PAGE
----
Course Description

This is a course in the arts of looking. It treats the entire city of Amsterdam as a museum, asking: How do people in the Netherlands use design, the arts, and other forms of visual culture in the public realm to engage, revise, reject, or reflect upon Dutch identity and other identities? How do we engage it as visitors, outsiders, museum-goers?

In False Flat: Why Dutch Design is So Good, architectural critic Aaron Betsky argues that since virtually every square centimeter of the Netherlands has been dredged from the ocean or otherwise engineered, space itself is precious, and therefore everything is designed to work in that space. Yet the ways Amsterdammers have imagined and used visual and physical space has changed radically over time, in uneven ways. Twenty-first century bicycle infrastructure, for example, re-configured the entire transportation landscape around the most conservative vehicle on earth—the “Dutch bike,” whose design remains frozen in its 1930s state.

So: How do contemporary architects and designers relate their work to the city’s centuries-old canal layout and respond to ideas from the Amsterdam School or De Stijl? How do today’s photographers, filmmakers, and artists carve out spaces in a city whose museum landscape seems dominated by Rembrandt and Van Gogh? How do historical museums imagine the difficult past and narrate it for present-day audiences; e.g., is World War Two a story of resistance or collaboration? And how do descendants of immigrants from former Dutch colonies in Indonesia and the Caribbean—along with immigrants from North Africa and elsewhere—use the city’s arts and public infrastructure to articulate new ideas about themselves, each other, and what it might mean to be “Dutch” in this post-colonial, international context?

In the first 4 weeks you will engage methods of visual analysis from art, design, architecture, museum studies, cultural studies, and anthropology. You will read, research, blog with peers, and write short “method” papers applying these disciplinary frameworks to Dutch visual materials online. We spend the final two weeks together in Amsterdam, experiencing museums, galleries, films, events, and the city itself. Students will co-author an intellectual travel blog, revising ideas from your papers in light of the experiential acts of looking we practice in the city itself. For graduate students, the course closes with a final blog essay. Graduate students will have an extra “wild card” day in Amsterdam to spend research time at the museum/site of their choice.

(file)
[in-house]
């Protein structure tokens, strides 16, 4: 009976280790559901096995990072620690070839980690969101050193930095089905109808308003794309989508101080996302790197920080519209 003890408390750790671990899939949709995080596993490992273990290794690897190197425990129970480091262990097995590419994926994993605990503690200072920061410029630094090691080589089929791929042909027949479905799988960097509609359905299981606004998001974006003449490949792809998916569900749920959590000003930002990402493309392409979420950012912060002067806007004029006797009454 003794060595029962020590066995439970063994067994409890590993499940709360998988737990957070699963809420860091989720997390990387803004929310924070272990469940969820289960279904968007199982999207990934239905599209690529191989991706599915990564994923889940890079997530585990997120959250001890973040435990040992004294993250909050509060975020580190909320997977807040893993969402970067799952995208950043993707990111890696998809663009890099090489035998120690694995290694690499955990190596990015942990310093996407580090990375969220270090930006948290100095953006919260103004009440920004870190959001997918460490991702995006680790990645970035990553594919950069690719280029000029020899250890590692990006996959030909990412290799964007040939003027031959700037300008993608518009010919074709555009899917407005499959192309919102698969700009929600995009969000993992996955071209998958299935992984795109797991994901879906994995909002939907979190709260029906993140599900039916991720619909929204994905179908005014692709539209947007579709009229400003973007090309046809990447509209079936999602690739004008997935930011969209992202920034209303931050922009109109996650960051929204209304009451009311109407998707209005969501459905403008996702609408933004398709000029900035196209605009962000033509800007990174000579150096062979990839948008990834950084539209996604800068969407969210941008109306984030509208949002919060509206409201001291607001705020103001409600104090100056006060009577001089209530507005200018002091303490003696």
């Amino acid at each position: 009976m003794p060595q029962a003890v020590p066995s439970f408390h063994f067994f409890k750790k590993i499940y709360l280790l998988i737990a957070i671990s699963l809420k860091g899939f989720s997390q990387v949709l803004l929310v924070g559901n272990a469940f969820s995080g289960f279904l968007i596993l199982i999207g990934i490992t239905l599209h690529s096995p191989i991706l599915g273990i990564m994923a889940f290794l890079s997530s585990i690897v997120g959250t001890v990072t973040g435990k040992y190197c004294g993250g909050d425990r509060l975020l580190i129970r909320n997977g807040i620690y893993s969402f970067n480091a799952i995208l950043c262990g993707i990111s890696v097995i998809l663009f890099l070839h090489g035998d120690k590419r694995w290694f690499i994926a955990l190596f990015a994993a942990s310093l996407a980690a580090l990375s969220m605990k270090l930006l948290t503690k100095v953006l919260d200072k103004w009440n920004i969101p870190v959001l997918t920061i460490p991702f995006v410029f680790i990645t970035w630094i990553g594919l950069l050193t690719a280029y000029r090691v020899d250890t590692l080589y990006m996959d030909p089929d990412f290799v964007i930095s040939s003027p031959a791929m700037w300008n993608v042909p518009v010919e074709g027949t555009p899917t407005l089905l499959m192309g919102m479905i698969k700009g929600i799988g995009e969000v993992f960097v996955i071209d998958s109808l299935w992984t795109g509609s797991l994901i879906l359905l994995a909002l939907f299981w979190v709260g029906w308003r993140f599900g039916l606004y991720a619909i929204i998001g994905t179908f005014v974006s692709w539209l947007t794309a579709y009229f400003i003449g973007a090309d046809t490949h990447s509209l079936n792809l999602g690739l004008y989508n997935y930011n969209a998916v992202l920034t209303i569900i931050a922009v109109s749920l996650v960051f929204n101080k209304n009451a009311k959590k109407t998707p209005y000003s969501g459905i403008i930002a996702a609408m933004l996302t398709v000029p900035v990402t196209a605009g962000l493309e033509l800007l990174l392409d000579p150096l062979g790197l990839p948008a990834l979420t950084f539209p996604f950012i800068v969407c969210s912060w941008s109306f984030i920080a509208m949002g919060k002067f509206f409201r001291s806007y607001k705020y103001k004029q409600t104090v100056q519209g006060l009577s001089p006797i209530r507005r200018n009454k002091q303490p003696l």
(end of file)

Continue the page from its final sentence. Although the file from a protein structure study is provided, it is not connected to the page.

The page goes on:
Learning objectives. The course helps students to expand their capacity to

  1. Synthesize and apply  disciplinary methods.
  2. Assess uses and limitations of these methods.
  3. Perform the above in short essays modeled on public art criticism.
  4. Revise ideas and arguments in response to peers and to experiential engagement with live materials during our trip to Amsterdam. 


You will want to purchase these three books. We will read all of False Flat, all of Murder in Amsterdam, and long excerpts from the others; you can find used copies of all. All other readings are accessible via GW Libraries online databases or Blackboard > E-Reserves (you must maintain internet access throughout the course).

Aaron Betsky with Adam Eeuwens, False Flat: Why Dutch Design is So Good (New York: Phaidon, 2004). NOTE: You must have this book in hand before Week 2 begins.

Simon Kuper, Ajax, the Dutch, the War (New York: Nation Books, 2012).

David Winner, Brilliant Orange: The Neurotic Genius of Dutch Soccer (New York Overlook Press, 2000).

[Note: we’re not really reading two whole books just about soccer! Winner’s is a visual analysis of the professional game, while Kuper’s is a wide-ranging cultural history told through the lens of fan culture and club participation. We’ll read selections from each.]


Method essays

Weeks 1-4 will each culminate in a 1200- to 1500-word essay (2000 words for grad students) applying principles and methods from a choice of the readings to visual materials from online sources (e.g., digital collections on museum websites). These are modeled on public art criticism, e.g., modeled on public criticism, e.g. Roger Lewis’s essays on architecture in The Washington Post.  You will highlight the uses and limitations of each framework, which are particular to their respective disciplines.

Blog discussions

In weeks 1-4, you will use the course blog to draft ideas for your method essays and respond to peers on these ideas. In weeks 5-6 in Amsterdam, you will co-author an “intellectual travel blog.” After each day’s visits, two students are assigned to lead with prompts and then all will respond, revisiting ideas from the methods essays in light of your live engagement with materials on site.

Grad students will write one final essay of 2000 words, revising and adding to their prior essays and using new research materials from Amsterdam.

Undergraduate students:

20% Discussion posts/responses (4 x 5% each)
60% Method essays (4 x 15% each)
20% Travel blog (10% leads, 10% responses)

Grad students:

20% Discussion posts/responses (4 x 5% each)
60% Method essays (4 x 15% each)